The African Union’s Peace and Security Council has also, over the years, welcomed the Declaration. For example, at its 994th meeting on 11 May 2021, the Council took “note of the growing number of AU Member States who have signed and endorsed the Safe Schools Declaration and its Guidelines as a non-binding framework assisting States in undertaking their respective obligations under international law.”
The principles of the Declaration are included in the AU Doctrine on Peace Support Operations, adopted in January 2021, which directly refers to the central commitment of the SSD, namely, to “ensure that schools are not attacked and used for military purposes”. This is an important milestone which reflects the growing consensus within the African continent on the importance of protecting schools.
Malaysia: Malaysia announced its endorsement of the Safe Schools Declaration at the Security Council: “We are equally alarmed by the increasing instances of attacks on schools and hospitals, as well as the military use of schools by both State and non-State armed groups, thereby depriving thousands of children of access to education and health care. Building on the Security Council’s call, in resolutions 1998 (2011) and 2143 (2014), for the protection of schools from attack and military use. (translation by GCPEA).
New Zealand: In a statement encouraging support for the Guidelines at the UN Security Council, New Zealand condemned “the intentional targeting and military use of schools, teachers and students.” New Zealand stressed that “it is unacceptable that any child be denied his or her right to education, and no family should ever fear sending its child to school.” Furthermore, New Zealand’s Defense Force “operates under a structured framework around the use of schools, all underpinned by core principles, including the protection of civilians and children, and respect for children’s rights to education. New Zealand endorses the development of the (…) Guidelines and encourages other States to do likewise.”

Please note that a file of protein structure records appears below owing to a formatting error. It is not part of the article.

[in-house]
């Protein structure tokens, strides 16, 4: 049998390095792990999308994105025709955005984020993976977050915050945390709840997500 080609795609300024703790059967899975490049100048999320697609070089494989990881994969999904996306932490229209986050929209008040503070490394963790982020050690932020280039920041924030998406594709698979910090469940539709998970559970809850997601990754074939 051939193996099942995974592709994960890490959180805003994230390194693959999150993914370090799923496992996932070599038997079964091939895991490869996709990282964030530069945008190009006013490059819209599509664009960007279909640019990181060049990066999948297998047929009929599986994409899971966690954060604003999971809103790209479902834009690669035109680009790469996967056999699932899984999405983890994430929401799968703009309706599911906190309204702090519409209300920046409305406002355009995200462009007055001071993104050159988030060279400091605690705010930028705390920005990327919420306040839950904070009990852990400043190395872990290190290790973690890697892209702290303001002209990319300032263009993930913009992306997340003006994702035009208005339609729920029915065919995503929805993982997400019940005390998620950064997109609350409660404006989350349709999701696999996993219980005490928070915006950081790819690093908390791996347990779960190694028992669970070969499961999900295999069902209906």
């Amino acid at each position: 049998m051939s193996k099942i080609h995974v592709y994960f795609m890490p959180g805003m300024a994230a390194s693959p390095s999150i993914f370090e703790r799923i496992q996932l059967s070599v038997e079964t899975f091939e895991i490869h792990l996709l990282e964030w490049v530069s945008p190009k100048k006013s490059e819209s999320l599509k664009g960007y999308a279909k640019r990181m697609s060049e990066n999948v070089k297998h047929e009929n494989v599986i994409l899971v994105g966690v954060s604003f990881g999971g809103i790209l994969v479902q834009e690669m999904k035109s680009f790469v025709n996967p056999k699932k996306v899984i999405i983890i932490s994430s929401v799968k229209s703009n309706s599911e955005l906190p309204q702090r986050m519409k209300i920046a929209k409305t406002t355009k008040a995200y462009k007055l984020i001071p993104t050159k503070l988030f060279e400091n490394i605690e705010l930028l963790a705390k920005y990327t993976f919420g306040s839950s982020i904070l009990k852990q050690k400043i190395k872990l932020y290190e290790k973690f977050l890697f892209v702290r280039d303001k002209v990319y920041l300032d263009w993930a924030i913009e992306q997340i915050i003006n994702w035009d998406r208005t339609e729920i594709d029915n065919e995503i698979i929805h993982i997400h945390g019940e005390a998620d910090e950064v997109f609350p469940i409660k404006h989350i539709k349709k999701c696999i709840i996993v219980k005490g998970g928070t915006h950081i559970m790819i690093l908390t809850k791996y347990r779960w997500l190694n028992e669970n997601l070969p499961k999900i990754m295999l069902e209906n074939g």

Niger: On September 10, 2020, the Security Council, under the presidency of the Republic of Niger, held an Open Debate on Attacks against Schools as a Grave Violation of Children’s Rights- the first formal debate by the Security Council on attacks on education. The same day, the Security Council issued a milestone Presidential Statement (PRST) – the first outcome document solely focused on attacks on education. The PRST noted the efforts of states that have endorsed the Safe Schools Declaration and highlighted the impact of attacks on education on women and girls. During the debate, nine states underscored the importance of the Safe Schools Declaration and GCPEA’s research.
Nigeria: Nigeria highlighted its endorsement of the Safe Schools Declaration in a statement at the Security Council: “As a demonstration of our national commitment to the well-being of children, Nigeria was among the first group of States to endorse the Safe Schools Declaration in Oslo, Norway, on 29 May. The Declaration complements and strengthens our existing national safe schools’ initiative, established in 2014 as part of the policy response of the federal Government to promote safe zones for learning. The Guidelines for protecting schools and universities from military use during armed conflict will serve as a compass to guide and reinforce efforts towards the achievement of this objective. We are committed to the dissemination of these Guidelines and to promoting their implementation. We are indeed persuaded that this initiative will promote and protect the right to education and prevent the discontinuities in education inherent in situations of armed conflict.”